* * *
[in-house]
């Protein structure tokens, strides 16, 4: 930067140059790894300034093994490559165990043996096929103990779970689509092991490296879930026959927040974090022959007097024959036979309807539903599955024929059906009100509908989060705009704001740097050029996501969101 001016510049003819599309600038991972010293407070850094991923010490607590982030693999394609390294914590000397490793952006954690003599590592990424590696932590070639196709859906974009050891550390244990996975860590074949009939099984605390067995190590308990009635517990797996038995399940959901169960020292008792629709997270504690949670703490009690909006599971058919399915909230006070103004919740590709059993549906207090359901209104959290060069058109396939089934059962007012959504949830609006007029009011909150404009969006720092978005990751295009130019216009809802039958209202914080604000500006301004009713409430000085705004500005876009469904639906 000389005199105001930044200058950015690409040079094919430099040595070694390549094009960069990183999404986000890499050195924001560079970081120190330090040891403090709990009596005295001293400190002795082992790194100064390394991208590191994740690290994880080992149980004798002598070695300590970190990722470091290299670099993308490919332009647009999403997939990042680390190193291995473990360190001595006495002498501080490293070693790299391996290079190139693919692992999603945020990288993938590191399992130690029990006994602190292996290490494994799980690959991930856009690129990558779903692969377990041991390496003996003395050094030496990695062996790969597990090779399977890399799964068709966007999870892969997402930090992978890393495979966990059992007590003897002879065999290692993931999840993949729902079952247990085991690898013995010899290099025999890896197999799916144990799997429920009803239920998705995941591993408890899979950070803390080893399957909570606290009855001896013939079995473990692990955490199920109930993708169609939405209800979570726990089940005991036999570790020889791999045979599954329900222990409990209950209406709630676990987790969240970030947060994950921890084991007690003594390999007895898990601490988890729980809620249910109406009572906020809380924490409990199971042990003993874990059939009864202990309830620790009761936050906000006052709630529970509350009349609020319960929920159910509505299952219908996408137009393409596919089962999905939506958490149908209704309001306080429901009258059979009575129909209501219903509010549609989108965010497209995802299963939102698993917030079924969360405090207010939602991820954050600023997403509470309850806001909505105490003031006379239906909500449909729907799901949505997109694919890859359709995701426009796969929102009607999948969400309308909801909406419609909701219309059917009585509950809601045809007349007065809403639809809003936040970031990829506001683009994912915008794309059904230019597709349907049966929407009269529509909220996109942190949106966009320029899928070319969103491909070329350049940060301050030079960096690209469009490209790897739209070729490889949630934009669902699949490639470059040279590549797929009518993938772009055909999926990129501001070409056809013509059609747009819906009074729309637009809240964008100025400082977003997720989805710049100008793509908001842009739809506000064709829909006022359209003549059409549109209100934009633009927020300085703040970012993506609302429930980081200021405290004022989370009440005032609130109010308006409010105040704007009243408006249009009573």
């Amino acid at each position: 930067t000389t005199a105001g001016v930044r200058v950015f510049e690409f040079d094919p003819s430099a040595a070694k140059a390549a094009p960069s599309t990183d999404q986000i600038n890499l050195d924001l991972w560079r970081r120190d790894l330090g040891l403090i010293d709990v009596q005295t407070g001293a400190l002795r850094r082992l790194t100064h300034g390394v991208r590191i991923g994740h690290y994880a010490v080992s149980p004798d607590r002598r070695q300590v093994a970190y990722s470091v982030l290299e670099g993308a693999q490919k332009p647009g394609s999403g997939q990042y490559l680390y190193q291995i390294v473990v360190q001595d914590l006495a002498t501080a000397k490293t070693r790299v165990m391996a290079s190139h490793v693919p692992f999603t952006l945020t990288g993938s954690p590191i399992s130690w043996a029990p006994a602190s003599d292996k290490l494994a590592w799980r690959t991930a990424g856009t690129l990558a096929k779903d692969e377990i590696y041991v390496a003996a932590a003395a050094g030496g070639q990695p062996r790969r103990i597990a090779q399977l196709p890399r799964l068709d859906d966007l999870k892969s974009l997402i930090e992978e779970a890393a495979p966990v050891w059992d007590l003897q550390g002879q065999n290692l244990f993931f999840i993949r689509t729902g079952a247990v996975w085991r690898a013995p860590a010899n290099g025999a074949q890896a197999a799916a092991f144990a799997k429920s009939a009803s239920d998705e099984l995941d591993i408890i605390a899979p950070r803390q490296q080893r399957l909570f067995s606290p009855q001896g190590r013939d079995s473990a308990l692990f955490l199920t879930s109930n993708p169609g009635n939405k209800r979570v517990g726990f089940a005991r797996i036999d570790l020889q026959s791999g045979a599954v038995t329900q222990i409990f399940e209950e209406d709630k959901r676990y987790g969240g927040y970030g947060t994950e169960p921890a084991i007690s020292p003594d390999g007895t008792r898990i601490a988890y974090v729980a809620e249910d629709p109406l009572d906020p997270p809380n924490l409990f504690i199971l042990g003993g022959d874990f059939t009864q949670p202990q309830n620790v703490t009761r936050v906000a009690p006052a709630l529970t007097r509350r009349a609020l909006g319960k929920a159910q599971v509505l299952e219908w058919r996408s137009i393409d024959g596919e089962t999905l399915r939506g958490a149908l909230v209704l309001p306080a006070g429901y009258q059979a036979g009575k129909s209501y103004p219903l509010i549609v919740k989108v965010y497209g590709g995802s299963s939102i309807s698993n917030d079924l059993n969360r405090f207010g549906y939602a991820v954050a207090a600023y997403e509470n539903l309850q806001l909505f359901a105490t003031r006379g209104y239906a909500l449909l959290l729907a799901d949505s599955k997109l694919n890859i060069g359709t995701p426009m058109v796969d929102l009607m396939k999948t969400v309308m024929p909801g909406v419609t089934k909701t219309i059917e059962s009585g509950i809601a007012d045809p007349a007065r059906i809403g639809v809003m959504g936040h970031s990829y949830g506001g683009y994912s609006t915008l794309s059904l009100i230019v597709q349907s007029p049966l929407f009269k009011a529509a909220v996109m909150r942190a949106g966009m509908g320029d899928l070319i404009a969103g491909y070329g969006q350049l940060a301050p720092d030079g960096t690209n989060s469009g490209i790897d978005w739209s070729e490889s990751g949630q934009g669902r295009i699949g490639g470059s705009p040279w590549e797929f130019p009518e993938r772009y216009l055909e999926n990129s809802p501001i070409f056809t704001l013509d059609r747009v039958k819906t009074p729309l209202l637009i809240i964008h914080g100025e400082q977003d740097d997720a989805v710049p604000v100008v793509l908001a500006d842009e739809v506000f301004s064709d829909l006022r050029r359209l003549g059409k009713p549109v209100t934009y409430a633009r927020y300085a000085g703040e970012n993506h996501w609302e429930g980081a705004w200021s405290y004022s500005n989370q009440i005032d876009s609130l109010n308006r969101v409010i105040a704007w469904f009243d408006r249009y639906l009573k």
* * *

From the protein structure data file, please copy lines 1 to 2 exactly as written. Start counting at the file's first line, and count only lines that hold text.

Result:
[in-house]
């Protein structure tokens, strides 16, 4: 930067140059790894300034093994490559165990043996096929103990779970689509092991490296879930026959927040974090022959007097024959036979309807539903599955024929059906009100509908989060705009704001740097050029996501969101 001016510049003819599309600038991972010293407070850094991923010490607590982030693999394609390294914590000397490793952006954690003599590592990424590696932590070639196709859906974009050891550390244990996975860590074949009939099984605390067995190590308990009635517990797996038995399940959901169960020292008792629709997270504690949670703490009690909006599971058919399915909230006070103004919740590709059993549906207090359901209104959290060069058109396939089934059962007012959504949830609006007029009011909150404009969006720092978005990751295009130019216009809802039958209202914080604000500006301004009713409430000085705004500005876009469904639906 000389005199105001930044200058950015690409040079094919430099040595070694390549094009960069990183999404986000890499050195924001560079970081120190330090040891403090709990009596005295001293400190002795082992790194100064390394991208590191994740690290994880080992149980004798002598070695300590970190990722470091290299670099993308490919332009647009999403997939990042680390190193291995473990360190001595006495002498501080490293070693790299391996290079190139693919692992999603945020990288993938590191399992130690029990006994602190292996290490494994799980690959991930856009690129990558779903692969377990041991390496003996003395050094030496990695062996790969597990090779399977890399799964068709966007999870892969997402930090992978890393495979966990059992007590003897002879065999290692993931999840993949729902079952247990085991690898013995010899290099025999890896197999799916144990799997429920009803239920998705995941591993408890899979950070803390080893399957909570606290009855001896013939079995473990692990955490199920109930993708169609939405209800979570726990089940005991036999570790020889791999045979599954329900222990409990209950209406709630676990987790969240970030947060994950921890084991007690003594390999007895898990601490988890729980809620249910109406009572906020809380924490409990199971042990003993874990059939009864202990309830620790009761936050906000006052709630529970509350009349609020319960929920159910509505299952219908996408137009393409596919089962999905939506958490149908209704309001306080429901009258059979009575129909209501219903509010549609989108965010497209995802299963939102698993917030079924969360405090207010939602991820954050600023997403509470309850806001909505105490003031006379239906909500449909729907799901949505997109694919890859359709995701426009796969929102009607999948969400309308909801909406419609909701219309059917009585509950809601045809007349007065809403639809809003936040970031990829506001683009994912915008794309059904230019597709349907049966929407009269529509909220996109942190949106966009320029899928070319969103491909070329350049940060301050030079960096690209469009490209790897739209070729490889949630934009669902699949490639470059040279590549797929009518993938772009055909999926990129501001070409056809013509059609747009819906009074729309637009809240964008100025400082977003997720989805710049100008793509908001842009739809506000064709829909006022359209003549059409549109209100934009633009927020300085703040970012993506609302429930980081200021405290004022989370009440005032609130109010308006409010105040704007009243408006249009009573």